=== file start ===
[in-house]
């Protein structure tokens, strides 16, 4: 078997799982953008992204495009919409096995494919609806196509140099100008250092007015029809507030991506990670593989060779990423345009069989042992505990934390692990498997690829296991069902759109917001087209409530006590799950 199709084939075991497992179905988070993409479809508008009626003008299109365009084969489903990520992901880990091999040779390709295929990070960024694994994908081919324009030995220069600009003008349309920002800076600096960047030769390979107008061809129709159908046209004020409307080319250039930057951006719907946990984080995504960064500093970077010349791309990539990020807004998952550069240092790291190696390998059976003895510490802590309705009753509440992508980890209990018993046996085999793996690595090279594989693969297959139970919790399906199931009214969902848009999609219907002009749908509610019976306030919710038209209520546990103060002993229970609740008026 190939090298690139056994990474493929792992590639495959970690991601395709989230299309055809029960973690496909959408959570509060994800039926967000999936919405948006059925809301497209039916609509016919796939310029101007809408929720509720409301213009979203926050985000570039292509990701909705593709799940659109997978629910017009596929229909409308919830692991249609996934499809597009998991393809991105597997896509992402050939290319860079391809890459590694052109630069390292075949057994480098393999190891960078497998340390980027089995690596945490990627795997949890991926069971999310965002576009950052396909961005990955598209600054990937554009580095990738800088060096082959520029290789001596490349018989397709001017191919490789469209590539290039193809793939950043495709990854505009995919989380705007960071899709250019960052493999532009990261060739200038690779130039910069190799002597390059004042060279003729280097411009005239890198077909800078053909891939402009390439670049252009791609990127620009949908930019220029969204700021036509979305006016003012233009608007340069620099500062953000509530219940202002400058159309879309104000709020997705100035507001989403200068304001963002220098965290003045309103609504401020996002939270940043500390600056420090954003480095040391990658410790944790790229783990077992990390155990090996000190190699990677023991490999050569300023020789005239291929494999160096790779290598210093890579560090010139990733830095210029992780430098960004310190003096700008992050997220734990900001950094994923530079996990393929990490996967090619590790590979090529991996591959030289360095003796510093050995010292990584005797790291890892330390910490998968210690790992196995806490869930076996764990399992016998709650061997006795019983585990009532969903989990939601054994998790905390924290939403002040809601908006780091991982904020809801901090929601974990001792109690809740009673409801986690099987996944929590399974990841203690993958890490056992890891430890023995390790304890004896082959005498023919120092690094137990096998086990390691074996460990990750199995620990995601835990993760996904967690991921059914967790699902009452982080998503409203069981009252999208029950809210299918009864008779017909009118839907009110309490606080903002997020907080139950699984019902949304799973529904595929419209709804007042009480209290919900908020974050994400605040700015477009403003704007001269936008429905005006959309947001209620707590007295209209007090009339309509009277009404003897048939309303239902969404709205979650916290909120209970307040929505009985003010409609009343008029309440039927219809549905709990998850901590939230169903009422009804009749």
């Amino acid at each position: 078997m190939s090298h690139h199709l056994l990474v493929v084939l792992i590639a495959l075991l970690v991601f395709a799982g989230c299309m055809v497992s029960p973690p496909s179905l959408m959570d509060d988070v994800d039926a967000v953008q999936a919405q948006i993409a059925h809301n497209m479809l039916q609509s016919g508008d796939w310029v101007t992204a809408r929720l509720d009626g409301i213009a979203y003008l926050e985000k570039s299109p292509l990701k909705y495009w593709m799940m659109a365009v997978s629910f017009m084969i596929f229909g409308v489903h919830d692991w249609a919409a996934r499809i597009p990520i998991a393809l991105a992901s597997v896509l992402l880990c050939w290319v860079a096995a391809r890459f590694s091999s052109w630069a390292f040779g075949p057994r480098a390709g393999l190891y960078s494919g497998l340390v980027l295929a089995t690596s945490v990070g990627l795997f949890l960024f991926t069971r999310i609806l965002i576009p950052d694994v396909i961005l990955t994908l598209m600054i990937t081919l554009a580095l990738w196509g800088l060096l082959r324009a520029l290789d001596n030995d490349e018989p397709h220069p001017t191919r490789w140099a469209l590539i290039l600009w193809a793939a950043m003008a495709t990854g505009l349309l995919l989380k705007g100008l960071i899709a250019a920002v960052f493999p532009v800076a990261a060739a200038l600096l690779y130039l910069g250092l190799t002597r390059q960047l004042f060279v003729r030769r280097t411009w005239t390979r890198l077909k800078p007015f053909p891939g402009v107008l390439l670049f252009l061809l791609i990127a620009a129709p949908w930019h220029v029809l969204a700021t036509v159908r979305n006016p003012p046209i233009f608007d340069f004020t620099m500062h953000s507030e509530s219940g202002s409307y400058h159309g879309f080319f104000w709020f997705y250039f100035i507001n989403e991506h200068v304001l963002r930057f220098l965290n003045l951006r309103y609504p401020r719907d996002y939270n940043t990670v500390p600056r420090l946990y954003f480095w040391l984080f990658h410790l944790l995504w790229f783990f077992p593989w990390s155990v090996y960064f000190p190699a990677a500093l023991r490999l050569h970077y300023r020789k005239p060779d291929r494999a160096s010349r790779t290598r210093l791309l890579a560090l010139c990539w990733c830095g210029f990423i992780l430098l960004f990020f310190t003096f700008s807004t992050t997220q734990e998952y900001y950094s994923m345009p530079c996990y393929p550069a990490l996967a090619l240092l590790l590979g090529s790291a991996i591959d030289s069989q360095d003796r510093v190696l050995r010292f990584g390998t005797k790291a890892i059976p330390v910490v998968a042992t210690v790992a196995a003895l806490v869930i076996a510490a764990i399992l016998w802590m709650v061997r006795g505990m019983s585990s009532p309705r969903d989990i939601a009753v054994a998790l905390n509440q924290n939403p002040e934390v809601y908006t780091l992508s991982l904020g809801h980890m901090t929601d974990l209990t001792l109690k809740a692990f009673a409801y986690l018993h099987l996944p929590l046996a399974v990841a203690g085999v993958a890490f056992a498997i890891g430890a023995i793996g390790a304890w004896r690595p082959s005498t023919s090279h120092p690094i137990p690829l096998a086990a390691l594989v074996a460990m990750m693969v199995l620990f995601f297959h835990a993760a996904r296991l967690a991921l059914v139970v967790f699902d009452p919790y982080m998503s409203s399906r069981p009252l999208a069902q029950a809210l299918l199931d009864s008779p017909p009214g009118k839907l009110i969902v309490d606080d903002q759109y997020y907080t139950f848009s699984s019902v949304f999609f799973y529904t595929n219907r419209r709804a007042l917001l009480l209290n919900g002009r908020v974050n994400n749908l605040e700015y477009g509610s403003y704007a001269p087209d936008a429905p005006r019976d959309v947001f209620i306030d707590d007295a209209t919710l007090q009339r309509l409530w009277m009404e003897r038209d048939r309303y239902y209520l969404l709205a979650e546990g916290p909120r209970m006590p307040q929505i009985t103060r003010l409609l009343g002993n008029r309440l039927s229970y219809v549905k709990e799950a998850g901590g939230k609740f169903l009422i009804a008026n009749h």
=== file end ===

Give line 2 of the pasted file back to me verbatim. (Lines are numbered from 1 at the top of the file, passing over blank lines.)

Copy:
């Protein structure tokens, strides 16, 4: 078997799982953008992204495009919409096995494919609806196509140099100008250092007015029809507030991506990670593989060779990423345009069989042992505990934390692990498997690829296991069902759109917001087209409530006590799950 199709084939075991497992179905988070993409479809508008009626003008299109365009084969489903990520992901880990091999040779390709295929990070960024694994994908081919324009030995220069600009003008349309920002800076600096960047030769390979107008061809129709159908046209004020409307080319250039930057951006719907946990984080995504960064500093970077010349791309990539990020807004998952550069240092790291190696390998059976003895510490802590309705009753509440992508980890209990018993046996085999793996690595090279594989693969297959139970919790399906199931009214969902848009999609219907002009749908509610019976306030919710038209209520546990103060002993229970609740008026 190939090298690139056994990474493929792992590639495959970690991601395709989230299309055809029960973690496909959408959570509060994800039926967000999936919405948006059925809301497209039916609509016919796939310029101007809408929720509720409301213009979203926050985000570039292509990701909705593709799940659109997978629910017009596929229909409308919830692991249609996934499809597009998991393809991105597997896509992402050939290319860079391809890459590694052109630069390292075949057994480098393999190891960078497998340390980027089995690596945490990627795997949890991926069971999310965002576009950052396909961005990955598209600054990937554009580095990738800088060096082959520029290789001596490349018989397709001017191919490789469209590539290039193809793939950043495709990854505009995919989380705007960071899709250019960052493999532009990261060739200038690779130039910069190799002597390059004042060279003729280097411009005239890198077909800078053909891939402009390439670049252009791609990127620009949908930019220029969204700021036509979305006016003012233009608007340069620099500062953000509530219940202002400058159309879309104000709020997705100035507001989403200068304001963002220098965290003045309103609504401020996002939270940043500390600056420090954003480095040391990658410790944790790229783990077992990390155990090996000190190699990677023991490999050569300023020789005239291929494999160096790779290598210093890579560090010139990733830095210029992780430098960004310190003096700008992050997220734990900001950094994923530079996990393929990490996967090619590790590979090529991996591959030289360095003796510093050995010292990584005797790291890892330390910490998968210690790992196995806490869930076996764990399992016998709650061997006795019983585990009532969903989990939601054994998790905390924290939403002040809601908006780091991982904020809801901090929601974990001792109690809740009673409801986690099987996944929590399974990841203690993958890490056992890891430890023995390790304890004896082959005498023919120092690094137990096998086990390691074996460990990750199995620990995601835990993760996904967690991921059914967790699902009452982080998503409203069981009252999208029950809210299918009864008779017909009118839907009110309490606080903002997020907080139950699984019902949304799973529904595929419209709804007042009480209290919900908020974050994400605040700015477009403003704007001269936008429905005006959309947001209620707590007295209209007090009339309509009277009404003897048939309303239902969404709205979650916290909120209970307040929505009985003010409609009343008029309440039927219809549905709990998850901590939230169903009422009804009749």